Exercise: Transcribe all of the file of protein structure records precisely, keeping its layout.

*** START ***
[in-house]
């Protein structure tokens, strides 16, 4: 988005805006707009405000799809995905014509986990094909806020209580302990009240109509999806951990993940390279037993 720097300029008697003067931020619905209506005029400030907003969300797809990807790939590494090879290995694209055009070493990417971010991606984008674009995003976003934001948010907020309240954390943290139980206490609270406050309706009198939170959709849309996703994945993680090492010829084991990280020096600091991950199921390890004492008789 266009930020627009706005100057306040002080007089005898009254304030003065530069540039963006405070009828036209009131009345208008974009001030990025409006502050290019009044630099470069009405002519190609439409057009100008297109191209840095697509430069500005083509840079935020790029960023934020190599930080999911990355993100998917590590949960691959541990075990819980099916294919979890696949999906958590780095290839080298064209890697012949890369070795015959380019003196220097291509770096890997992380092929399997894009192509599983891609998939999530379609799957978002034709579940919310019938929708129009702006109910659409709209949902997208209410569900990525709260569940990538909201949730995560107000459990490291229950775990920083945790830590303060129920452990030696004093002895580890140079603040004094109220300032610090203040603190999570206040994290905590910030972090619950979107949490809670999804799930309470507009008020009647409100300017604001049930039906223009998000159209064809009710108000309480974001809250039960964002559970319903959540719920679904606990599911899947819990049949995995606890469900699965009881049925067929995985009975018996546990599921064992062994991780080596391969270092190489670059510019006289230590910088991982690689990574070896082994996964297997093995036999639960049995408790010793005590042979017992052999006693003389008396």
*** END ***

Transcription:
[in-house]
């Protein structure tokens, strides 16, 4: 988005805006707009405000799809995905014509986990094909806020209580302990009240109509999806951990993940390279037993 720097300029008697003067931020619905209506005029400030907003969300797809990807790939590494090879290995694209055009070493990417971010991606984008674009995003976003934001948010907020309240954390943290139980206490609270406050309706009198939170959709849309996703994945993680090492010829084991990280020096600091991950199921390890004492008789 266009930020627009706005100057306040002080007089005898009254304030003065530069540039963006405070009828036209009131009345208008974009001030990025409006502050290019009044630099470069009405002519190609439409057009100008297109191209840095697509430069500005083509840079935020790029960023934020190599930080999911990355993100998917590590949960691959541990075990819980099916294919979890696949999906958590780095290839080298064209890697012949890369070795015959380019003196220097291509770096890997992380092929399997894009192509599983891609998939999530379609799957978002034709579940919310019938929708129009702006109910659409709209949902997208209410569900990525709260569940990538909201949730995560107000459990490291229950775990920083945790830590303060129920452990030696004093002895580890140079603040004094109220300032610090203040603190999570206040994290905590910030972090619950979107949490809670999804799930309470507009008020009647409100300017604001049930039906223009998000159209064809009710108000309480974001809250039960964002559970319903959540719920679904606990599911899947819990049949995995606890469900699965009881049925067929995985009975018996546990599921064992062994991780080596391969270092190489670059510019006289230590910088991982690689990574070896082994996964297997093995036999639960049995408790010793005590042979017992052999006693003389008396």